I made the mistake once of showing my wife that there’s been an opportunity for me to sell our corn and soybeans at a healthy profit every year since I picked up my farming habit.  Her response should have been predictable…”then why do you make grain marketing so difficult?”…  Hmmm…touché.  I quickly rattled off a bunch of marketing and farming jargon to get her off the scent trail of my incompetence, but she had a good point.  What she said reminded me of something Don White used to say (…I should have listened more to Don when I had the chance…):

“People make life too complicated.  And if you don’t uncomplicate it, you never get any place.” -Donald Stuart White, Founder of White Commercial Corp.

Image result for information sufficiency meter

Why do we do that?  For farmers these days, I think a big part of it is too much information.  Every day we’re bombarded with an absolute fire hose of “free” information, and to make matters worse, some of us pay for an extra helping with various subscription services.  How many times have you seen both bullish and bearish headlines for the same market on the same day?  I think the news flow regarding the Brazilian soybean crop over the past 6 months is a great example.  Since the kids and I were home this morning due to ANOTHER school snow delay, I took a few moments to reminisce, and here are my favorites (RED = Bearish, GREEN = Bullish):

(A) 9/19/18:  “Planting for both corn and beans has begun in Brazil. So far things look good down south with adequate soil moisture and no concern of drought on the horizon. Parana is already 9% planted making this year the fastest start in the past 5 years.” 

(B) 11/19/18: “We are also watching the ideal conditions in Brazil growing season with the northern areas getting 4-8”, covering much of Mato Grosso.”

(C) 12/6/18: “South American crop estimates are on the rise with Conab of Brazil at 122.4 mmt for beans versus 118 in November. Celeres of Brazil is even higher and the USDA was 120.5 on The November WASDE. New crop Brazilian beans are trading to non-Chinese destinations.”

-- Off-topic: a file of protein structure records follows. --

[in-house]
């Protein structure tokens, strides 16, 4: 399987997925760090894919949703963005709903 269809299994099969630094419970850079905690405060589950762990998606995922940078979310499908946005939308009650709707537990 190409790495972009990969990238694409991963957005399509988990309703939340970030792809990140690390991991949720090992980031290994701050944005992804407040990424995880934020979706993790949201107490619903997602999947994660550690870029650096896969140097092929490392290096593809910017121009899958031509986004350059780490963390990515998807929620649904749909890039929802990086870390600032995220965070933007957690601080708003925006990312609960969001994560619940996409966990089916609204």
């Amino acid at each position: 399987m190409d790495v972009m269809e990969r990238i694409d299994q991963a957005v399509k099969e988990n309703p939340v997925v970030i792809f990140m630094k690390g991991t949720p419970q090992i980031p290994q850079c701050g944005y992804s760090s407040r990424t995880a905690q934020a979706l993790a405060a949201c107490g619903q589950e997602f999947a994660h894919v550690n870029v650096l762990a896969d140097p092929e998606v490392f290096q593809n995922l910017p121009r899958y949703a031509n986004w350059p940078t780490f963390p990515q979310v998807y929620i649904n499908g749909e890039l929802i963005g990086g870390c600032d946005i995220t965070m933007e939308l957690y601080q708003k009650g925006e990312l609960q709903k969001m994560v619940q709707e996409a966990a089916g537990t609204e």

(D) 12/13/18: “There are some weather concerns popping up in Brazil, as southern states of Parana, & Mato Grosso do Sul have had extended periods of heat and dryness.”

(E) 1/3/19: “Article on Brazil suggested Parana could lose 30% of their production, while Mato Grosso production could fall 5%; current crop discussion has changed from reduced yields to crop failures.”

(F) 1/29/19: “APROSOJA predicted possible 15.0 MMT drop to 105.0 MMT. BAGE head analyst expects current rains to cut soybean plantings by 1.0-1.5 MLN HA’s from current estimate of 19.5 MLN HA’s.”

(G) 2/5/19: “…other news has Brazil bean harvest pegged @ 20% complete, with Aprosoja forecasting a Brazilian bean estimate of 101.0 MMT”, and on the same day: “(a well-respected analyst) cut his Brazilian soybean crop estimate another 1 MMT to 113 MMT and he maintains a lower bias going forward.”

And now for the punch line:

(H) 3/5/19: “…raised his 2018-19 soybean crop estimate for Brazil by 500,000 MT to 113.5 MMT, and he has a neutral to slightly higher bias going forward. ‘The weather in Brazil started to improve about mid-January, which has benefited the later-maturing soybeans'”


Don’t look too close at the chart…just notice when the headlines were bearish (red) vs bullish (green)…let that sink in good and long.

Fail Lucy Van Pelt GIF by Peanuts

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